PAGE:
Impossible means nothing and Kanika Tekriwal, CEO and Co-founder of JetSetGo, has truly shown that by overcoming every challenge that has come her way.
This woman in tech believes that women need to be the change they want to see and Sonia Sharma, Co-founder and Managing Director, GoodWorkLabs, definitely leads by example.
In fast-paced and quickly changing times, Geetha Kannan, Managing Director, Anita Borg Institute, says to keep relevant one needs to constantly update their skills and knowledge.
CashKaro Co-founder, Swati Bhargava says, "This Women’s Day I encourage all women to be bold. To know that you have the right to make a choice. Most importantly, don’t feel scared or guilty for the choices you make — whether it is about what course you study, what job or business you run, who you marry, or how you strike your work-life balance."
Despite the changes the digital boom has ushered, Vidushi Daga, Founder, Clone Futura, feels that there are still many women who are not aware of digital technology. She says, "The government should take more initiatives in creating awareness not only in Tier 1 cities but also Tier 2 and 3 cities. The little financial boost that is developing for women-led startups should be taken to a better level."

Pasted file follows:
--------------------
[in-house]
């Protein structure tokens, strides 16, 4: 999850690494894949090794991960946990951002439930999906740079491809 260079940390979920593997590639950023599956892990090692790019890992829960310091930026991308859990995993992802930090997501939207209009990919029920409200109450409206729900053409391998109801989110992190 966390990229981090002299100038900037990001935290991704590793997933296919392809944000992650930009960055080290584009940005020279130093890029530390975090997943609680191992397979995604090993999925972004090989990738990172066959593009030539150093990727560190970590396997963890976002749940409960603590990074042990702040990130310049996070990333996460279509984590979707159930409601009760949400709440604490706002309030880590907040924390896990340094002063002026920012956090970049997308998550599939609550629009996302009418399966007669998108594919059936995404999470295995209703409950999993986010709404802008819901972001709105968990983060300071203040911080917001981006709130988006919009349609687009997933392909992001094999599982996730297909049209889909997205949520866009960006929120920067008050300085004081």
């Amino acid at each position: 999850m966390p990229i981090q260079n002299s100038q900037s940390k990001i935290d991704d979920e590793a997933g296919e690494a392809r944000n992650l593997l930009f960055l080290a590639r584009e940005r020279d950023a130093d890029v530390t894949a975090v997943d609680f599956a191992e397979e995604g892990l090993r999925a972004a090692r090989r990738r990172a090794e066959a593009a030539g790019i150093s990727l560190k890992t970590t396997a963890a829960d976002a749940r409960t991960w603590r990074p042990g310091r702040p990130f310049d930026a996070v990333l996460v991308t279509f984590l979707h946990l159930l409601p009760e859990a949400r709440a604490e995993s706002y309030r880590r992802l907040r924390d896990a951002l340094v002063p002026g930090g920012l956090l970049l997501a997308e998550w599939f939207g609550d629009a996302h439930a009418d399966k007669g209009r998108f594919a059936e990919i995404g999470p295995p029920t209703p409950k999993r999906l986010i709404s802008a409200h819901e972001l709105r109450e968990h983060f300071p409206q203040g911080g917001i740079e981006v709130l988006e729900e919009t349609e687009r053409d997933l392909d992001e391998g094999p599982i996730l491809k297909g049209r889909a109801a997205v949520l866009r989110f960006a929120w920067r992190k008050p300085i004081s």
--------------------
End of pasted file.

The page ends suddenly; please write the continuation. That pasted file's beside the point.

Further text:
'Boss's daughter' is how fresher Aakanksha Bhargava was seen when she joined the family business in 2007. "Initially, getting work done by male subordinates was very difficult. The majority of people, be it my partners, clients, or customers, were apprehensive and hence they didn’t take me seriously. I had to really work hard to change their perception. Through a high level of commitment, patience, and conviction I was able to guide the company to success," she says.
Self-belief is the key to women empowerment and Dr. Sabitha Ramammurthy, Founder, CMR Jnanadhara Trust, echoes that thought.